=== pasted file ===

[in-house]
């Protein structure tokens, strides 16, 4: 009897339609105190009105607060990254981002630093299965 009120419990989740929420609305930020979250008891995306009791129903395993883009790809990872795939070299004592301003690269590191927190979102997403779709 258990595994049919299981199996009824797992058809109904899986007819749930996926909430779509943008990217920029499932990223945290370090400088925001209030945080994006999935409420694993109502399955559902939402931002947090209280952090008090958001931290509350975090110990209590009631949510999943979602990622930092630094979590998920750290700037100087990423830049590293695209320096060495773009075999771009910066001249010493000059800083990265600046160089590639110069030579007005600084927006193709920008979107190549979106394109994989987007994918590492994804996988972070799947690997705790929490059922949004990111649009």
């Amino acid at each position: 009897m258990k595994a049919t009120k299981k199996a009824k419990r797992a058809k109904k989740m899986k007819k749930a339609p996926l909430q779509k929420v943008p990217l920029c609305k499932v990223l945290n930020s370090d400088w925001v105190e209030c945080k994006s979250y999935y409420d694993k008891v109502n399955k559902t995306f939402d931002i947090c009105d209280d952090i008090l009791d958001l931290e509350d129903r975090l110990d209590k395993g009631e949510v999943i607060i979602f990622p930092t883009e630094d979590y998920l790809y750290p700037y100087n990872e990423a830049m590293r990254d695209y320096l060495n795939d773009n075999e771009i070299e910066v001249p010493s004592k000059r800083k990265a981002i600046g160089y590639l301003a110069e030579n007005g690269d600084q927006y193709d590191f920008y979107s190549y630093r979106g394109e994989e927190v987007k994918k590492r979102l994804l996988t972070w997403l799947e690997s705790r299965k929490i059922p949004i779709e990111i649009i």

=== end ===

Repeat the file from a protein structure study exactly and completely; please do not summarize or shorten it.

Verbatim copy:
[in-house]
């Protein structure tokens, strides 16, 4: 009897339609105190009105607060990254981002630093299965 009120419990989740929420609305930020979250008891995306009791129903395993883009790809990872795939070299004592301003690269590191927190979102997403779709 258990595994049919299981199996009824797992058809109904899986007819749930996926909430779509943008990217920029499932990223945290370090400088925001209030945080994006999935409420694993109502399955559902939402931002947090209280952090008090958001931290509350975090110990209590009631949510999943979602990622930092630094979590998920750290700037100087990423830049590293695209320096060495773009075999771009910066001249010493000059800083990265600046160089590639110069030579007005600084927006193709920008979107190549979106394109994989987007994918590492994804996988972070799947690997705790929490059922949004990111649009």
């Amino acid at each position: 009897m258990k595994a049919t009120k299981k199996a009824k419990r797992a058809k109904k989740m899986k007819k749930a339609p996926l909430q779509k929420v943008p990217l920029c609305k499932v990223l945290n930020s370090d400088w925001v105190e209030c945080k994006s979250y999935y409420d694993k008891v109502n399955k559902t995306f939402d931002i947090c009105d209280d952090i008090l009791d958001l931290e509350d129903r975090l110990d209590k395993g009631e949510v999943i607060i979602f990622p930092t883009e630094d979590y998920l790809y750290p700037y100087n990872e990423a830049m590293r990254d695209y320096l060495n795939d773009n075999e771009i070299e910066v001249p010493s004592k000059r800083k990265a981002i600046g160089y590639l301003a110069e030579n007005g690269d600084q927006y193709d590191f920008y979107s190549y630093r979106g394109e994989e927190v987007k994918k590492r979102l994804l996988t972070w997403l799947e690997s705790r299965k929490i059922p949004i779709e990111i649009i």